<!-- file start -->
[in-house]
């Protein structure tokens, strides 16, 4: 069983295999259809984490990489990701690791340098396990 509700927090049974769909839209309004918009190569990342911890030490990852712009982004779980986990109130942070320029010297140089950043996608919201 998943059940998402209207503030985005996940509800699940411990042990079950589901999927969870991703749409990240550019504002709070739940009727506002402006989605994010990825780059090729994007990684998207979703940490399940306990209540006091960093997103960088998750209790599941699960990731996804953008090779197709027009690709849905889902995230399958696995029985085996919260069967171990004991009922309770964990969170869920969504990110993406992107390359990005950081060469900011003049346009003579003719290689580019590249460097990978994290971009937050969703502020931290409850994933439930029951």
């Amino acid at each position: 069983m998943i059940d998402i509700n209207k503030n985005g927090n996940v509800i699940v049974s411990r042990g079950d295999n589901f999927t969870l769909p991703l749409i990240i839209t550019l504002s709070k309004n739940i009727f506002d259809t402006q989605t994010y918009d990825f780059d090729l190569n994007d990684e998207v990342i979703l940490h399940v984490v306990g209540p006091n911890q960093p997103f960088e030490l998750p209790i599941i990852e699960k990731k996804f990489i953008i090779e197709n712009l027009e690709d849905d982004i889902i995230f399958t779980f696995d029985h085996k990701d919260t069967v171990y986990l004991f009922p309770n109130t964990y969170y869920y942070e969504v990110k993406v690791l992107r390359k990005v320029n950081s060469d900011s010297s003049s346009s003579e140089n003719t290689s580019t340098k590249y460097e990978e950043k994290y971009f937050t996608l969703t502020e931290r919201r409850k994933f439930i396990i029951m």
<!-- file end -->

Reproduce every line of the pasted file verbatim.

[in-house]
């Protein structure tokens, strides 16, 4: 069983295999259809984490990489990701690791340098396990 509700927090049974769909839209309004918009190569990342911890030490990852712009982004779980986990109130942070320029010297140089950043996608919201 998943059940998402209207503030985005996940509800699940411990042990079950589901999927969870991703749409990240550019504002709070739940009727506002402006989605994010990825780059090729994007990684998207979703940490399940306990209540006091960093997103960088998750209790599941699960990731996804953008090779197709027009690709849905889902995230399958696995029985085996919260069967171990004991009922309770964990969170869920969504990110993406992107390359990005950081060469900011003049346009003579003719290689580019590249460097990978994290971009937050969703502020931290409850994933439930029951």
């Amino acid at each position: 069983m998943i059940d998402i509700n209207k503030n985005g927090n996940v509800i699940v049974s411990r042990g079950d295999n589901f999927t969870l769909p991703l749409i990240i839209t550019l504002s709070k309004n739940i009727f506002d259809t402006q989605t994010y918009d990825f780059d090729l190569n994007d990684e998207v990342i979703l940490h399940v984490v306990g209540p006091n911890q960093p997103f960088e030490l998750p209790i599941i990852e699960k990731k996804f990489i953008i090779e197709n712009l027009e690709d849905d982004i889902i995230f399958t779980f696995d029985h085996k990701d919260t069967v171990y986990l004991f009922p309770n109130t964990y969170y869920y942070e969504v990110k993406v690791l992107r390359k990005v320029n950081s060469d900011s010297s003049s346009s003579e140089n003719t290689s580019t340098k590249y460097e990978e950043k994290y971009f937050t996608l969703t502020e931290r919201r409850k994933f439930i396990i029951m």